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Extra, Extra: Donating to Evolution, Election Signs, and Doug Ford Spoofs

Every weekday’s end, we collect just about everything you ought to care about or ought not to miss.


Our 10 Favourite Things at JFL42 ’14

We count down the highlights of this year's JFL42 comedy festival, which included a mix of big names, rising stars, and local talent.

Tom Henry. Photo by Michael Meehan/JFL42.

As we get used to the unorthodox pass-and-credit system used by the JFL42 comedy festival, we’re realizing more and more how clever it is, and how the festival has grown into Toronto’s premiere comedy experience—with opportunities for local comedy fans to enjoy top-shelf, internationally recognized talent, discover up-and-coming acts, and get to know their local scene as well. Used properly, the credit system makes it easy to see multiple shows for no extra charge, night after night, and we used ours to see over 50 individual acts over the course of the festival.

Keep reading: Our 10 Favourite Things at JFL42 ’14



Duly Quoted: Olivia Chow, on How She’s Different From John Tory

In an open letter to Now Magazine, the mayoral candidate says she's not a smooth talker with a "grand scheme" but would get things done as mayor.

“I am not as smooth a talker. But when I talk, I outline ways to help our poorest kids and help people find more affordable housing. I think there’s a role for the city in creating jobs for young people. Mr. Tory is silent on social policy, and just like Mr. Ford before is a one-trick pony.”

-Olivia Chow, responding to an open letter from Now Magazine editor/publisher Michael Hollett. Hollett expressed concern about the campaign she’s been running, calling it “safe, oh-so-friendly and bland.” He urged her to “make this a race between you and the Conservative [John Tory], a legendary electoral stumblebum who has a world-class capacity to implode” and to “forget the polish” and “go for the passion.”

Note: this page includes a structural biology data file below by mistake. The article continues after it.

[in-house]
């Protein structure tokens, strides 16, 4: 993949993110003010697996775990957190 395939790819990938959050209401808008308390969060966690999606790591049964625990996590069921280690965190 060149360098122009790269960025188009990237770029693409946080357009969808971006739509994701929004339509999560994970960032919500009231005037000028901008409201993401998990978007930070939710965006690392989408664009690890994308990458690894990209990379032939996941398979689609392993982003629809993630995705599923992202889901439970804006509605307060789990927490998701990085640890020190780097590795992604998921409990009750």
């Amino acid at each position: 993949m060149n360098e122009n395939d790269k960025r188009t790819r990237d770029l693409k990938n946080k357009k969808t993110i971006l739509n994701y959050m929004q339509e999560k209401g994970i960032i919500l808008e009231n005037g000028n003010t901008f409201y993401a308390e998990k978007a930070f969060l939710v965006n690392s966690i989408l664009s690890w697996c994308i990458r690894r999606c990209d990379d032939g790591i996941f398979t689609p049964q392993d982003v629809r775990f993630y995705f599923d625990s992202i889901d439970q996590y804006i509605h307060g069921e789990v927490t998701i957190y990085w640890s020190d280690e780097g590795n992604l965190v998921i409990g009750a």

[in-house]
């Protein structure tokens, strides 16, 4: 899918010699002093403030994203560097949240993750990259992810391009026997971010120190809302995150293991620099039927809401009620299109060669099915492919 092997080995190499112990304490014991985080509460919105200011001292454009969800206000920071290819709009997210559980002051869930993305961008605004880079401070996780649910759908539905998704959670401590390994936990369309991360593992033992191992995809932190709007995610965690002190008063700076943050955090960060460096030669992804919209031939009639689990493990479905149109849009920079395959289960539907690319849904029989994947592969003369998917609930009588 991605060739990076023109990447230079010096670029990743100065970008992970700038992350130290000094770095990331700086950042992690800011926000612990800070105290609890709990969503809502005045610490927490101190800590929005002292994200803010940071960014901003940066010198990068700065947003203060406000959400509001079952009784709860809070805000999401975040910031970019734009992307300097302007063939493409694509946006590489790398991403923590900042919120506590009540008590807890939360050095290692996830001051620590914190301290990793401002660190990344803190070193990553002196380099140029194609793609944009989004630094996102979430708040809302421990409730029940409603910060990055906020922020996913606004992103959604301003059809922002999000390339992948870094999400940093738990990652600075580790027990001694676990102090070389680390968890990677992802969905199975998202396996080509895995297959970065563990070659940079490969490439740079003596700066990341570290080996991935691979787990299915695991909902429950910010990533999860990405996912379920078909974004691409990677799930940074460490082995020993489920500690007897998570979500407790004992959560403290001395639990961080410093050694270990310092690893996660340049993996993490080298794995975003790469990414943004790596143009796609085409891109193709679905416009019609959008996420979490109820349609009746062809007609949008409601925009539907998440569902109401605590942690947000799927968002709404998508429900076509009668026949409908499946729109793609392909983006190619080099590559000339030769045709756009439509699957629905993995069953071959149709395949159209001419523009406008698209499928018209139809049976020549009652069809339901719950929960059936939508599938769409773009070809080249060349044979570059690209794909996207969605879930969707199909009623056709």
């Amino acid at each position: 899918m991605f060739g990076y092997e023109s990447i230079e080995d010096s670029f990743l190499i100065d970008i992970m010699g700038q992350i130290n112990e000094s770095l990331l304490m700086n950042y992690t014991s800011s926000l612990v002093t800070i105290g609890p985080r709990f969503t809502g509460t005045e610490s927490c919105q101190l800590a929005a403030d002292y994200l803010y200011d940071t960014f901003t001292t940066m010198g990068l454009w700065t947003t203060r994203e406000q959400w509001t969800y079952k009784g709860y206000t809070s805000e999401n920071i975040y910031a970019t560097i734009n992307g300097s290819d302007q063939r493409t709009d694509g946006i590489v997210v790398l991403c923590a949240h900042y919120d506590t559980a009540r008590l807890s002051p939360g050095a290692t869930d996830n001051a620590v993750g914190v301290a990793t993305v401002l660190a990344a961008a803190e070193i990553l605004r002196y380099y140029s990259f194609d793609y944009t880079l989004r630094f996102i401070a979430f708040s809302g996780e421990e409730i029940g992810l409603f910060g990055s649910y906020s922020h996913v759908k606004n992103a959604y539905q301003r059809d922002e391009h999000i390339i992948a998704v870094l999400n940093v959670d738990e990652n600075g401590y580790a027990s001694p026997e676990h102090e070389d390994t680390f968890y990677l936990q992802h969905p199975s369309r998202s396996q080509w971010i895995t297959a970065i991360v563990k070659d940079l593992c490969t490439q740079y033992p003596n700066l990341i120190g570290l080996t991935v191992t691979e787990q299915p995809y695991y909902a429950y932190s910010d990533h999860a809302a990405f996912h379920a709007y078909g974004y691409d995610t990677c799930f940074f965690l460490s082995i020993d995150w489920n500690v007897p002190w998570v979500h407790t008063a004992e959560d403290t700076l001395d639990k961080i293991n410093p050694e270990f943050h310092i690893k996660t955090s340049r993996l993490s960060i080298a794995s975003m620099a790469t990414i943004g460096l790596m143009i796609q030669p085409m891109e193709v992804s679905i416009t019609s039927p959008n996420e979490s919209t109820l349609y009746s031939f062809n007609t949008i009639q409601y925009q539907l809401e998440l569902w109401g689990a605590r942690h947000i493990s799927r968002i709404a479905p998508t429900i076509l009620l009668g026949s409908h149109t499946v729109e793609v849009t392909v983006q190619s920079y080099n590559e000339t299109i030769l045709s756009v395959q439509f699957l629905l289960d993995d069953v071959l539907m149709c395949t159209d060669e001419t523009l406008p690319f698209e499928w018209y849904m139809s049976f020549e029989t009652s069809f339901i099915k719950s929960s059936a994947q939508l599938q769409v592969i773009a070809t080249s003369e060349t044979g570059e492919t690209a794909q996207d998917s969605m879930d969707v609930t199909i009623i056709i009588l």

In Chow’s answering letter, she acknowledges that she isn’t going to “present a grand scheme, saying it will solve everything,” but argues that what she will do “is get things done to help people—no matter their income, background, or neighbourhood.” She contends that John Tory “is silent on social policy, and just like Mr. Ford before is a one-trick pony,” before calling into question the fundamentals of his transit plan. “I’m not going to pretend this is a normal campaign,” she writes, referring to Rob Ford’s time in rehab and health concerns. “I tried to engage him on the issues, but goodness knows issues haven’t been front and centre.”


Newsstand: October 1, 2014

The world’s oldest clown has died. Floyd "Creeky" Creekmore, was 98 years old. Even if you are deathly afraid of clowns, that is still sad to hear, isn’t it? In the news: Olivia Chow promises 3,000 more childcare spaces, Doug Ford and John Tory continue to sling mud at one another, security costs for the Pan Am Games could keep ballooning, a fatal streetcar collision, and two Sunrise Records locations are closing.


Newsstand: September 30, 2014

It is the last day of September, meaning Christmas music is coming to a mall PA system near you sooner than anyone wants. Because nothing says “Happy Halloween!” like a hearty chorus of “Jingle Bells.” In the news: Meet Doug Ford, art collector; a University of Toronto think tank believes transit should be a top concern for mayoral candidates; municipal election campaigns heat up; and more construction is coming to a road near you.